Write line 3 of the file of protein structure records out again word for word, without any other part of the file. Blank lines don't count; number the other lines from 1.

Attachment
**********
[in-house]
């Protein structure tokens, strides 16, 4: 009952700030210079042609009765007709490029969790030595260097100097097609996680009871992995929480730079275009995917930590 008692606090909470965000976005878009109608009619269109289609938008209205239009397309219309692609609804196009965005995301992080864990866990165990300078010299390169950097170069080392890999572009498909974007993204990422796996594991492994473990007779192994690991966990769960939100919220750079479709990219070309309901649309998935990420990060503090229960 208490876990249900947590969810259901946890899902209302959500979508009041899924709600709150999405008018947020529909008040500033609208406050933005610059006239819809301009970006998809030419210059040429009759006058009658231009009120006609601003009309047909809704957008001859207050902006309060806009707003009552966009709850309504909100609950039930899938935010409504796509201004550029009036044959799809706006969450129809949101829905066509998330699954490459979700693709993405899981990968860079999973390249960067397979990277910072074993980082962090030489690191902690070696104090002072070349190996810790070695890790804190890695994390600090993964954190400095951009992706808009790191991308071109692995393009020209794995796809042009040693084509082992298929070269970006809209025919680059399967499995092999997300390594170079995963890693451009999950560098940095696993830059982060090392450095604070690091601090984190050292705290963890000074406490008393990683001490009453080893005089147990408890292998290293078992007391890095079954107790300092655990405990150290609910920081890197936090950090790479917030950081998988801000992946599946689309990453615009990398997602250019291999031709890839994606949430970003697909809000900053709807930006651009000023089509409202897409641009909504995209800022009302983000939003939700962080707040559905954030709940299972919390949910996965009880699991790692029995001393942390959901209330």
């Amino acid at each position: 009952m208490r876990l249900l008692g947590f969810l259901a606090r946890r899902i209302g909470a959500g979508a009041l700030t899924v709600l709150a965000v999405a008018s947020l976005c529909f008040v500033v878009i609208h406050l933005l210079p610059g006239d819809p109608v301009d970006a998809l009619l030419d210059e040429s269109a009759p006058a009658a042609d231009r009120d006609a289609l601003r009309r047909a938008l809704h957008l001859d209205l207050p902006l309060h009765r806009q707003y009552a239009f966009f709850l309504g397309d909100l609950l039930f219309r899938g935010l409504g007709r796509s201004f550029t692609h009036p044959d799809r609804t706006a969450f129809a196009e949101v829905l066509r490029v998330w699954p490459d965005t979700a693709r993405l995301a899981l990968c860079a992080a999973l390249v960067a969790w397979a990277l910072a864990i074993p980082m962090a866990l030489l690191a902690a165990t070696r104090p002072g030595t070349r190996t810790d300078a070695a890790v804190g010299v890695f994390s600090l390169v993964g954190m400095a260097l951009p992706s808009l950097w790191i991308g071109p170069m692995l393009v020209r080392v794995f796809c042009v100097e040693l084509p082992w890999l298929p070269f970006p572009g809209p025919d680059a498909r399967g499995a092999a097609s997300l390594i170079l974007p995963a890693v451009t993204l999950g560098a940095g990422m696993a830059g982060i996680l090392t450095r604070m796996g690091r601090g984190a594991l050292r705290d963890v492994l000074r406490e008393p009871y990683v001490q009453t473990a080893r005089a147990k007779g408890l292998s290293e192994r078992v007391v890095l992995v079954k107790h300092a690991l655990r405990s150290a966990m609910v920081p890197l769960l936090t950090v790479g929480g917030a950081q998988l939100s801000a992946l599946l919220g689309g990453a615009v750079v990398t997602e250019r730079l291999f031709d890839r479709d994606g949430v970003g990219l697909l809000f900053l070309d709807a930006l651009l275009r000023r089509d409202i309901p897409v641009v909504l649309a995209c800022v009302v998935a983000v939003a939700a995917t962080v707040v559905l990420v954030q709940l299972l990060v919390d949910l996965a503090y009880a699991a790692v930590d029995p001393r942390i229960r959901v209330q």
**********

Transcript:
């Amino acid at each position: 009952m208490r876990l249900l008692g947590f969810l259901a606090r946890r899902i209302g909470a959500g979508a009041l700030t899924v709600l709150a965000v999405a008018s947020l976005c529909f008040v500033v878009i609208h406050l933005l210079p610059g006239d819809p109608v301009d970006a998809l009619l030419d210059e040429s269109a009759p006058a009658a042609d231009r009120d006609a289609l601003r009309r047909a938008l809704h957008l001859d209205l207050p902006l309060h009765r806009q707003y009552a239009f966009f709850l309504g397309d909100l609950l039930f219309r899938g935010l409504g007709r796509s201004f550029t692609h009036p044959d799809r609804t706006a969450f129809a196009e949101v829905l066509r490029v998330w699954p490459d965005t979700a693709r993405l995301a899981l990968c860079a992080a999973l390249v960067a969790w397979a990277l910072a864990i074993p980082m962090a866990l030489l690191a902690a165990t070696r104090p002072g030595t070349r190996t810790d300078a070695a890790v804190g010299v890695f994390s600090l390169v993964g954190m400095a260097l951009p992706s808009l950097w790191i991308g071109p170069m692995l393009v020209r080392v794995f796809c042009v100097e040693l084509p082992w890999l298929p070269f970006p572009g809209p025919d680059a498909r399967g499995a092999a097609s997300l390594i170079l974007p995963a890693v451009t993204l999950g560098a940095g990422m696993a830059g982060i996680l090392t450095r604070m796996g690091r601090g984190a594991l050292r705290d963890v492994l000074r406490e008393p009871y990683v001490q009453t473990a080893r005089a147990k007779g408890l292998s290293e192994r078992v007391v890095l992995v079954k107790h300092a690991l655990r405990s150290a966990m609910v920081p890197l769960l936090t950090v790479g929480g917030a950081q998988l939100s801000a992946l599946l919220g689309g990453a615009v750079v990398t997602e250019r730079l291999f031709d890839r479709d994606g949430v970003g990219l697909l809000f900053l070309d709807a930006l651009l275009r000023r089509d409202i309901p897409v641009v909504l649309a995209c800022v009302v998935a983000v939003a939700a995917t962080v707040v559905l990420v954030q709940l299972l990060v919390d949910l996965a503090y009880a699991a790692v930590d029995p001393r942390i229960r959901v209330q």